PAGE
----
The Fairness Doctrine(1)

Proclaim Sermons
Homily: Ordinary Time 25
September 24, 2023
Reproduced with Permission
Proclaim Sermons

Summary: Unfair labor practices were rampant when Jesus was alive. The story he tells in today's gospel lesson resonated with his listeners. They didn't scoff, and say to Jesus, "C'mon! Be real! That stuff doesn't happen! It can't happen. It's so obviously unfair!" No, the hired hands don't say this. The UFW (United Farm Workers) doesn't have their backs. There is no civil rights legislation to which they can appeal. They cannot submit a complaint to the Equal Employment Opportunity Commission (EEOC). There is no fairness doctrine to protect their right to be heard. They are forced to choose: fairness or following Jesus.

Ever since Adam and Eve were expelled from the Garden of Eden because of their disobedience, society has been beset with labor problems.

Without apples and vegetables readily available for food, the first couple needed jobs. They would henceforth need to work for a living, they were told. No more pomegranate juice cocktails at dusk in a grove of palm trees. No more grapes, figs and dates just for the asking. No more free lunches of cucumber and tomato salads. The ride was over. The house was no longer going to comp these meals.

God minces no words: "Cursed is the ground because of you; in toil you shall eat of it all the days of your life; thorns and thistles it shall bring forth for you; and you shall eat the plants of the field. By the sweat of your face you shall eat bread until you return to the ground, for out of it you were taken; you are dust, and to dust you shall return."2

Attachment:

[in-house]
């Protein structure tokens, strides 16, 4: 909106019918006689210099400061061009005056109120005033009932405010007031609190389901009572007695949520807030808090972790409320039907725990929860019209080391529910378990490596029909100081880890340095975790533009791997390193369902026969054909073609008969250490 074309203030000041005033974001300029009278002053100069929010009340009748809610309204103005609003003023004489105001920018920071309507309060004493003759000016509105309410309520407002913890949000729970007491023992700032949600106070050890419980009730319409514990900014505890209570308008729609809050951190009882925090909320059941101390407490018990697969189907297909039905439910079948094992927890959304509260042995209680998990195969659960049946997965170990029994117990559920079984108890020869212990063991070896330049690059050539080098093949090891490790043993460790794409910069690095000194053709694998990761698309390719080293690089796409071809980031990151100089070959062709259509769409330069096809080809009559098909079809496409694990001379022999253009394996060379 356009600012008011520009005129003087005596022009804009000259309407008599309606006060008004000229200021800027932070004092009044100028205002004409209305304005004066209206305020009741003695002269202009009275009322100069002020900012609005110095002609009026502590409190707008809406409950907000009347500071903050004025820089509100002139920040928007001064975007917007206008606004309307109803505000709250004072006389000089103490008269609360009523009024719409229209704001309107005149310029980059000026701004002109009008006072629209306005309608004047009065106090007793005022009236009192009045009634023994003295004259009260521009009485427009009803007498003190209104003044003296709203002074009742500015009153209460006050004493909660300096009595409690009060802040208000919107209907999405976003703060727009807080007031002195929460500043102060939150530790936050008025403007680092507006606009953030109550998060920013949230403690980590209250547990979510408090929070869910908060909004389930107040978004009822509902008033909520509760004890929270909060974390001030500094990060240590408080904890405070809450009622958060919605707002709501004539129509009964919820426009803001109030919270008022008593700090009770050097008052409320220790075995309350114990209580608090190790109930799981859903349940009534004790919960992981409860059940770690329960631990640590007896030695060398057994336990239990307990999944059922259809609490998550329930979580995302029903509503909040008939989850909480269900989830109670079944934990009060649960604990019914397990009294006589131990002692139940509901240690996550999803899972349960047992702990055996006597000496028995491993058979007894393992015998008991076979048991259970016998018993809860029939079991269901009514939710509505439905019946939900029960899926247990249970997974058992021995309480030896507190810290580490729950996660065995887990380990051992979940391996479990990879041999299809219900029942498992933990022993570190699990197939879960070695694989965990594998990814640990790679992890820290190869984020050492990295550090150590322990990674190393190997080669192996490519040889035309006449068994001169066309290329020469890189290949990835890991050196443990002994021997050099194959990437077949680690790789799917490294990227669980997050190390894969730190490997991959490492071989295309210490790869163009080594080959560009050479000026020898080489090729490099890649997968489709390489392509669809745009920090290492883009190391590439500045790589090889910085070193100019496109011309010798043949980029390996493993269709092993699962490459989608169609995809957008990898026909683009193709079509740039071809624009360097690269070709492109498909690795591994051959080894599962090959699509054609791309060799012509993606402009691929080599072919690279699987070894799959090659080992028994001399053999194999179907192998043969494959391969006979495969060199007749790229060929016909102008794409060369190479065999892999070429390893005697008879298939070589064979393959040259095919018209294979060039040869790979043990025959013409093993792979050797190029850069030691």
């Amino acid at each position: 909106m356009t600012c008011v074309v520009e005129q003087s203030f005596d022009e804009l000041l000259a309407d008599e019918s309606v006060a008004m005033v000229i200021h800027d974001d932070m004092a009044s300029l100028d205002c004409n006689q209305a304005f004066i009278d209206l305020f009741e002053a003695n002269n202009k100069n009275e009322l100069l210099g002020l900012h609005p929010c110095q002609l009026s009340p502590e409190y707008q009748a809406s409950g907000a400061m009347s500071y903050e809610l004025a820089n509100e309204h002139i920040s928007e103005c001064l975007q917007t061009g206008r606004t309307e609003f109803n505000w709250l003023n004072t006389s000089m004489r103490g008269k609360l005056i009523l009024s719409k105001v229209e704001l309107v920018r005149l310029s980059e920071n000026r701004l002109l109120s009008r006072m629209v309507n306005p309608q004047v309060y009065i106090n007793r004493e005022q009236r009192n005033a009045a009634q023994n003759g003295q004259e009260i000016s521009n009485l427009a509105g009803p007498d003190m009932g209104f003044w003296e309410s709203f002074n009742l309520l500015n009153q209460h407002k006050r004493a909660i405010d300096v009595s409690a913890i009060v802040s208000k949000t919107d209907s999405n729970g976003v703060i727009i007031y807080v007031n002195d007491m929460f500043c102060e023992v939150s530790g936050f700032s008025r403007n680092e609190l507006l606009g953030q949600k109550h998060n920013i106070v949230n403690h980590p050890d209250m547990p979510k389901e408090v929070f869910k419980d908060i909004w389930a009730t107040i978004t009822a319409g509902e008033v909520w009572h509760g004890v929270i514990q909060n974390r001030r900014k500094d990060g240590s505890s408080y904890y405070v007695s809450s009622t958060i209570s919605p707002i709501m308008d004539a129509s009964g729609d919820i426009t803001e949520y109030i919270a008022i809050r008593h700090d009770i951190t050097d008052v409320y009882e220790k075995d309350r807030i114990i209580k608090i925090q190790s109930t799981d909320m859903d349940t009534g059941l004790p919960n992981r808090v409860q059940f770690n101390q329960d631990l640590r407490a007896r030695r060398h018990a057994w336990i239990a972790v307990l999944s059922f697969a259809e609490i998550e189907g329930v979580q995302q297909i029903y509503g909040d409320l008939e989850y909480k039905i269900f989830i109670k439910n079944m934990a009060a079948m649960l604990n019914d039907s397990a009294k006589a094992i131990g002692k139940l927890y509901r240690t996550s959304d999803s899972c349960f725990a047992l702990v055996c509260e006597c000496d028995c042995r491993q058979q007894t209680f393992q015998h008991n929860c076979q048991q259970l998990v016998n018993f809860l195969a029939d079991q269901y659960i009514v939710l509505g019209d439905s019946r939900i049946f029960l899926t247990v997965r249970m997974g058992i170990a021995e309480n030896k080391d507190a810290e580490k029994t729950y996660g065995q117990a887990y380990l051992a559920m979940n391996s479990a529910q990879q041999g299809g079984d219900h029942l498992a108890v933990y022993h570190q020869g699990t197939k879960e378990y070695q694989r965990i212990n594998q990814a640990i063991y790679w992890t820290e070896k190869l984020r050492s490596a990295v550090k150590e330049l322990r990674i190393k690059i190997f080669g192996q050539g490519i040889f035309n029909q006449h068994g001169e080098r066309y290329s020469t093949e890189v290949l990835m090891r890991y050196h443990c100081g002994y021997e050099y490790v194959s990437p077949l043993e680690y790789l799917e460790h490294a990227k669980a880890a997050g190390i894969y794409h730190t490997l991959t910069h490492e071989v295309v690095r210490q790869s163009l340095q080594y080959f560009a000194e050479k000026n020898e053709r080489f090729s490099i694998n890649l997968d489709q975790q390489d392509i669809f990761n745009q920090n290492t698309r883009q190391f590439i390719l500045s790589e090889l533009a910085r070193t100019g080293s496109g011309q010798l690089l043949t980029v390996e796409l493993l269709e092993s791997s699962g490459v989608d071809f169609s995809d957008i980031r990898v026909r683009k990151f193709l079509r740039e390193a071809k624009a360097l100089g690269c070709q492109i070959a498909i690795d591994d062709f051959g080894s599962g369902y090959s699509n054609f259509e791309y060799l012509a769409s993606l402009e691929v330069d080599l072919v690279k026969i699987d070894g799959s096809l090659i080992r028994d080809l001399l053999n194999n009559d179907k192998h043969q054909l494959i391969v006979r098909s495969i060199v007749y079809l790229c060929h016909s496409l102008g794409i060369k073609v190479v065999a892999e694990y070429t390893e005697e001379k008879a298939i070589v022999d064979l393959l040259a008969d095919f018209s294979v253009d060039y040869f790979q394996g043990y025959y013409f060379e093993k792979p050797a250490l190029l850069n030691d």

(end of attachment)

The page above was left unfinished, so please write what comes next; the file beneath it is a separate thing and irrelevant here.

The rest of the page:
So, labor issues are common in the Bible. Remember the squabbles Abraham and Lot had over where their flocks and cattle could feed? The scriptures tell us that we must sow before we can reap, that laborers are worthy of their hire, that the harvest is plentiful but the laborers are few and that if we don't work we won't eat.3

Some jobs are not acceptable work: "Thieves must give up stealing," writes Saint Paul, "rather let them labor and work honestly with their own hands, so as to have something to share with the needy."4 To the Colossians, he also wrote: "Whatever your task, put yourselves into it, as done for the Lord and not for your masters."5

And today, labor strife is not uncommon. Although jobs are not scarce, labor is needed most in fields that pay the least. Temp service companies like Manpower, KellyServices, McLellan Temporaries, SelectTemp, Nesco Resource Staffing and others are doing a brisk business. Some of these temp outfits work only with medical staff. Others specialize in the tech field. Still others offer day laborers to business entities who need an office painted or weeds pulled. Some of these day laborers are paid in cash at the end of the day. They get no raises, no holiday pay, no paid days off and no promise of continuing or future employment. They show up for work every day with the knowledge that they are always disposable. And what is even more galling, they may be working alongside someone who is a company employee who does get raises, holiday pay, paid days off and is reasonably assured of a position with the company for the foreseeable future - and who is getting paid more for the same work!6